UTEP Launches Virtual Research Experience for Undergraduates
Last Updated on September 16, 2020 at 12:00 AM
Originally published September 16, 2020
By Christina Rodriguez
This summer marked the first time a group of faculty and students at The University of Texas at El Paso were able to engage in meaningful research opportunities while staying safe amid the ongoing COVID-19 pandemic through the launch of the Virtual Research Experience for Undergraduates (vREU).
The national pilot program was hosted by the Computing Alliance of Hispanic Serving Institutions (CAHSI), a National Science Foundation (NSF) Inclusion across the Nation of Communities of Learners of Underrepresented Discoverers in Engineering and Science (INCLUDES) Alliance.
UTEP is the backbone organization for the CAHSI pilot program that was designed as a collaborative effort by Ann Gates, Ph.D., the national CAHSI lead and vice provost at UTEP; Elsa Villa, Ph.D., CAHSI lead for capacity building and director of the Center for Education Research and Policy Studies at UTEP; Patricia Morreale, Ph.D., professor and chair at Kean University in New Jersey and lead of the North region; Claudia Casas, manager for strategic initiatives; and CAHSI regional leads.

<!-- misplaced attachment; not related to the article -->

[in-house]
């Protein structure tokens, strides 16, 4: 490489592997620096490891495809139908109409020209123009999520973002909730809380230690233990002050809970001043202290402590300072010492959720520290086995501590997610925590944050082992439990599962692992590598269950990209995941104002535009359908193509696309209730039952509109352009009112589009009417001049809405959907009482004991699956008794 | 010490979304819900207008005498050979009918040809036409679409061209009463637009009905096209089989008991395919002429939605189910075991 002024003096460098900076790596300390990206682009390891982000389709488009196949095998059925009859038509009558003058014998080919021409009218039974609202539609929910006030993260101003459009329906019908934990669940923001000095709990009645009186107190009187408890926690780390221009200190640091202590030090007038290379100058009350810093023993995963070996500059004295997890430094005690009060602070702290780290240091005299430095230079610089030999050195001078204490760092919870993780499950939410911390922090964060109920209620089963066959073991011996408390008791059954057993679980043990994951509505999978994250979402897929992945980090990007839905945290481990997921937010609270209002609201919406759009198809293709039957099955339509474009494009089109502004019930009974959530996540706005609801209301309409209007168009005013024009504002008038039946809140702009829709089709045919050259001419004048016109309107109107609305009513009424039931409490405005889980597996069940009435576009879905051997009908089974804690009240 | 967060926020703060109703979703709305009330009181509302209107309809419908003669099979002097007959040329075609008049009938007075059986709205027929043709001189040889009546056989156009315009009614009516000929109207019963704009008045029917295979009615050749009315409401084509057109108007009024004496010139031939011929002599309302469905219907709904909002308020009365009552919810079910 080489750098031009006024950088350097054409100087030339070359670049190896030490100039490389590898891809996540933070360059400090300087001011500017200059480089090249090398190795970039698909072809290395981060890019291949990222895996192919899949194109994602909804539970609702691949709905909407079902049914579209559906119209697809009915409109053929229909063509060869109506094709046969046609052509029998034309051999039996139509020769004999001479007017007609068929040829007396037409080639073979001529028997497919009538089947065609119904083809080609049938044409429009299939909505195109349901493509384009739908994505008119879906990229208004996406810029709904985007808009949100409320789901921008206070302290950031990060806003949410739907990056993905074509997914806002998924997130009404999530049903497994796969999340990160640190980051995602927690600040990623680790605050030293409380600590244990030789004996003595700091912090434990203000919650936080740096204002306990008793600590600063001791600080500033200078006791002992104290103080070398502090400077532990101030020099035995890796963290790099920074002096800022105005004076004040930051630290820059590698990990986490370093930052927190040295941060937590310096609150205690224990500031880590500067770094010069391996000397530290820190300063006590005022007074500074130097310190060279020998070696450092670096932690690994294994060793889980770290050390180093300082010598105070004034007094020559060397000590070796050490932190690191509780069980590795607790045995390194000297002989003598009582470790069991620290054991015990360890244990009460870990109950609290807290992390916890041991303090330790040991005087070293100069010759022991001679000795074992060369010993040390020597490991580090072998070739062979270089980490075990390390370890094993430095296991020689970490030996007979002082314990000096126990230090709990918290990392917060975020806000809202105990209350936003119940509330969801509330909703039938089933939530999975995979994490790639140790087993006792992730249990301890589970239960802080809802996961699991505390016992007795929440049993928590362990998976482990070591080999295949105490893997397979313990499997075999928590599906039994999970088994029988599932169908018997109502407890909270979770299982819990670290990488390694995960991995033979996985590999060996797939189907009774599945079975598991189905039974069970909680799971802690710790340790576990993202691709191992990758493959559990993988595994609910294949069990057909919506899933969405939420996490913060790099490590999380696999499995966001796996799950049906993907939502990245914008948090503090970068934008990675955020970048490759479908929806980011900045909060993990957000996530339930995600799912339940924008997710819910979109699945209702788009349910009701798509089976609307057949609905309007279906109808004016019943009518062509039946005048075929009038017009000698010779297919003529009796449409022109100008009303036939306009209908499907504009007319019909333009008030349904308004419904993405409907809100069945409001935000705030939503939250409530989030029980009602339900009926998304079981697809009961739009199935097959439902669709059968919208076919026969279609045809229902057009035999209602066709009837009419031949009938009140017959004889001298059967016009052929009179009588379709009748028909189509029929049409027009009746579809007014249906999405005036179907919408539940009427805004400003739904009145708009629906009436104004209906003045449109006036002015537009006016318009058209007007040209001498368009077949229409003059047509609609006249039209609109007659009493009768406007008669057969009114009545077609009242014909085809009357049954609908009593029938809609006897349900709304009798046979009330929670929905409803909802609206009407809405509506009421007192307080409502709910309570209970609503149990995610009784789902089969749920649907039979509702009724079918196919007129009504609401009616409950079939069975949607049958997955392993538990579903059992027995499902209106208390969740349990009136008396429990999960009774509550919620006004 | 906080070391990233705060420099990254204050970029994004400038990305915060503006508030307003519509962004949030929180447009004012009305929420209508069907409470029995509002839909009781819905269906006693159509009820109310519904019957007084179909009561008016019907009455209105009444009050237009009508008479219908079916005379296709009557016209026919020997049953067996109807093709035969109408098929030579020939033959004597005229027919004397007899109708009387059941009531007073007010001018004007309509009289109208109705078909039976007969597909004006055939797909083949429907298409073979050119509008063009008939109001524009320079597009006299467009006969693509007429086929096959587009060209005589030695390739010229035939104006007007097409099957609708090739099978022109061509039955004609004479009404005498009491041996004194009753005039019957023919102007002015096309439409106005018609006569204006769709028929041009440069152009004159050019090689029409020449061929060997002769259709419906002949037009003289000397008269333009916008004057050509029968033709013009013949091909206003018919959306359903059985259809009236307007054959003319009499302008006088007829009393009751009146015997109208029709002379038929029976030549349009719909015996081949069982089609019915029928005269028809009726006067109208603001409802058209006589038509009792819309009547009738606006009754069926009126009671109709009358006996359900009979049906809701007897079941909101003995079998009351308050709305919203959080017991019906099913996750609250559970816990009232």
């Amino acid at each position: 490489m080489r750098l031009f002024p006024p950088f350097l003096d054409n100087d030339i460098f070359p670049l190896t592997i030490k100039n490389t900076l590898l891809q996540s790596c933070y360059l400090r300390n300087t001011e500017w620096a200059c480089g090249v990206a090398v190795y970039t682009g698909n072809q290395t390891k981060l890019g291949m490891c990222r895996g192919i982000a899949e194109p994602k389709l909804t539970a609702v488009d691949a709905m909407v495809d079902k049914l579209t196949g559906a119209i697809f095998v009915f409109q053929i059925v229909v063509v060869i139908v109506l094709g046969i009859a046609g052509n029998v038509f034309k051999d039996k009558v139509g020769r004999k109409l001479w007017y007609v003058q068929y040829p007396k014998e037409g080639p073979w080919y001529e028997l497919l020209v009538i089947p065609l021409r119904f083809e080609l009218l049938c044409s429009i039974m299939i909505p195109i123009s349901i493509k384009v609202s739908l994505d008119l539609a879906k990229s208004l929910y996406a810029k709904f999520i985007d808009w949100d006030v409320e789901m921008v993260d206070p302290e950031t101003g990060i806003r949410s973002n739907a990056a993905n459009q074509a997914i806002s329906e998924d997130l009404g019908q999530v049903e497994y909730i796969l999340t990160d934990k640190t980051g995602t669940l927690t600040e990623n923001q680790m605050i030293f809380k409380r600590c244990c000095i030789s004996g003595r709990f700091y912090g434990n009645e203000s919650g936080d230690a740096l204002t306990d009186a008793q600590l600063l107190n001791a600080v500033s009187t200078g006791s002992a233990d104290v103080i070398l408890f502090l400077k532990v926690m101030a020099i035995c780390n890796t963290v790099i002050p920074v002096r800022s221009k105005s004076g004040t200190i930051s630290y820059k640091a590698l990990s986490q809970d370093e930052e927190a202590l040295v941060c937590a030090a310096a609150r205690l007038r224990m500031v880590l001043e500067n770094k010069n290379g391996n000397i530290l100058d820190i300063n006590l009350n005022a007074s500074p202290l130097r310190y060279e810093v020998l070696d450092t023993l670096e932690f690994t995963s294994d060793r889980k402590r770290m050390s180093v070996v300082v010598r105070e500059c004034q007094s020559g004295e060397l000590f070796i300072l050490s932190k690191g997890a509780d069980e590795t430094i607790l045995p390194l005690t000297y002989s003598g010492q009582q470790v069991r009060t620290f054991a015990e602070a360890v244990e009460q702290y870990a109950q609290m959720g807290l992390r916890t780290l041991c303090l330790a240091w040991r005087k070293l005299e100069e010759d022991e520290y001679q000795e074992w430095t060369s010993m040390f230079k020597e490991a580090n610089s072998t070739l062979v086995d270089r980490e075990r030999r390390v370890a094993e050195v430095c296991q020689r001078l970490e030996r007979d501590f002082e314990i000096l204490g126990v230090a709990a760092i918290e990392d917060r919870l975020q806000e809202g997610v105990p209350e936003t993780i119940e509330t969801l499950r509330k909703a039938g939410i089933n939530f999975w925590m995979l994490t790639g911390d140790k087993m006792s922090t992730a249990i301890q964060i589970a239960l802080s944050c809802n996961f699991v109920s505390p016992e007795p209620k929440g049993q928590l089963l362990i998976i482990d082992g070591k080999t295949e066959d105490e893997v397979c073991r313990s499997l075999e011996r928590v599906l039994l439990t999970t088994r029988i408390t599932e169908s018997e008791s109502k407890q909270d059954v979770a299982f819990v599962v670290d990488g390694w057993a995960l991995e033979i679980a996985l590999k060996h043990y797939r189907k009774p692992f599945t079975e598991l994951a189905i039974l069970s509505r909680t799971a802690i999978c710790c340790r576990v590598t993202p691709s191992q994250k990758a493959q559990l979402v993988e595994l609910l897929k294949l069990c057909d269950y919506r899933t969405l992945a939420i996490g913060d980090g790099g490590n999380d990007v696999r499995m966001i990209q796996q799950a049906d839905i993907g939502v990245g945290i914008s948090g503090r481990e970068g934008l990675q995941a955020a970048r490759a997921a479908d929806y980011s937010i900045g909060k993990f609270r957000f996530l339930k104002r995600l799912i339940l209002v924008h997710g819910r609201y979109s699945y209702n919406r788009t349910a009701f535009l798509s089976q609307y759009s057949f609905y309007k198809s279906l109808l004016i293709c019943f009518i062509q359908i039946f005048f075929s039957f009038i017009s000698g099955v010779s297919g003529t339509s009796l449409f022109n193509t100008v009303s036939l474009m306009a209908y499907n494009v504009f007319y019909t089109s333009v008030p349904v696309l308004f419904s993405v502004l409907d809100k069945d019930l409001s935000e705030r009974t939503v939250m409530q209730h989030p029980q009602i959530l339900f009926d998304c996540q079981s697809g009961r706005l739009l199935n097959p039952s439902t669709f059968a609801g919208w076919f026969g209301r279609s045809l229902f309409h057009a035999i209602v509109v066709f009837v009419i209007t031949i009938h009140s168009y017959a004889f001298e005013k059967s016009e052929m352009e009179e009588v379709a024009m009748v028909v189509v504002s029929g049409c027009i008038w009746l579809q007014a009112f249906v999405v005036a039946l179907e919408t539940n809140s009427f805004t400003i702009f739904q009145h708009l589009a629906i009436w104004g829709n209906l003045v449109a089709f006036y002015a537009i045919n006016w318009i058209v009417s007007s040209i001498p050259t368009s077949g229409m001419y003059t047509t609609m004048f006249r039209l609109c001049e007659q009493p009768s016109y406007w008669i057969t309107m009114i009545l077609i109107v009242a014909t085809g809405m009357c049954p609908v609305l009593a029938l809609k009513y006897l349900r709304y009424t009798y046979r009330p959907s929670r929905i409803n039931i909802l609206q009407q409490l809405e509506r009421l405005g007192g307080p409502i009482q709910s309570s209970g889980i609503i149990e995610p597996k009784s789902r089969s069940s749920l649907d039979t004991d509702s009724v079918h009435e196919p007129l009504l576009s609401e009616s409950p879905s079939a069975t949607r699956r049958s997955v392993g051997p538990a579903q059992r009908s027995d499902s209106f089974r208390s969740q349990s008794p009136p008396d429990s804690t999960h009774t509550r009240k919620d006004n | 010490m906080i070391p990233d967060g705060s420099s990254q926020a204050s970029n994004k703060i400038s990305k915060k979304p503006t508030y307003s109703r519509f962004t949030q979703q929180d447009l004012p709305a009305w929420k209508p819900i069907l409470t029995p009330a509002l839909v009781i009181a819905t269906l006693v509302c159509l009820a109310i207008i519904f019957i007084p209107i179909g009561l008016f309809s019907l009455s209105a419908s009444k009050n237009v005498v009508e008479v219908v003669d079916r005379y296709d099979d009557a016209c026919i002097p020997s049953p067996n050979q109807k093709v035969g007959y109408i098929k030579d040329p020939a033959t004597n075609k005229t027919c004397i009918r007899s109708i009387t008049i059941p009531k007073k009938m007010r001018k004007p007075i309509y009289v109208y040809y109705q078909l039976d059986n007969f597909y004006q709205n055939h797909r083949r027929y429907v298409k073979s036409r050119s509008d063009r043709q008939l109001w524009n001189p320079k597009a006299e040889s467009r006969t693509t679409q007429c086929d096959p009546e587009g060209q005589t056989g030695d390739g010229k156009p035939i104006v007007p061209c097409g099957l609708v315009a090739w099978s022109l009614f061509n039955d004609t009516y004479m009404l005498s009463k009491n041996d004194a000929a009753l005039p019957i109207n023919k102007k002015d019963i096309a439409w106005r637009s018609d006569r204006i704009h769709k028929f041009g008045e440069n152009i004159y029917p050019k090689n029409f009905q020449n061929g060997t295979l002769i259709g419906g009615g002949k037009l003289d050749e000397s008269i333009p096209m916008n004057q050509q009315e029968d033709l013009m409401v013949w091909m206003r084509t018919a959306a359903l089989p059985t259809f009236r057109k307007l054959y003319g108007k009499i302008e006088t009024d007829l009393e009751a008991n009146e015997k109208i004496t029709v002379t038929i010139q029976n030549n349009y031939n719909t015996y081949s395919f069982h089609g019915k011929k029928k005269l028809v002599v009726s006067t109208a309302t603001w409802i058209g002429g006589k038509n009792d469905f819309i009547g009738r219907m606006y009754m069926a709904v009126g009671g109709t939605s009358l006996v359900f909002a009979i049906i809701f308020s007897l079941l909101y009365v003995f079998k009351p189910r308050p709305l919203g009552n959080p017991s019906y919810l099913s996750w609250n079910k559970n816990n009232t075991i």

The pilot was funded through an NSF rapid response grant to ensure that students could be supported to have remote undergraduate research experiences during a time when many of these opportunities were canceled due to the pandemic. The program provides undergraduate research experiences for up to 51 students and 21 faculty members drawn from 24 colleges and universities throughout the nation.
UTEP received $200,000 of the NSF grant that provides stipends for participating students and faculty who serve as research mentors. Three UTEP faculty member – Vladik Kreinovich, Ph.D., professor of computer science; Martine Ceberio, Ph.D., professor of computer science; and Omar Badreddin, Ph.D., assistant professor of computer science – are mentoring nine students from institutions throughout the nation. Two UTEP computer science and engineering students are participating in the pilot program under the mentorship of faculty at other institutions.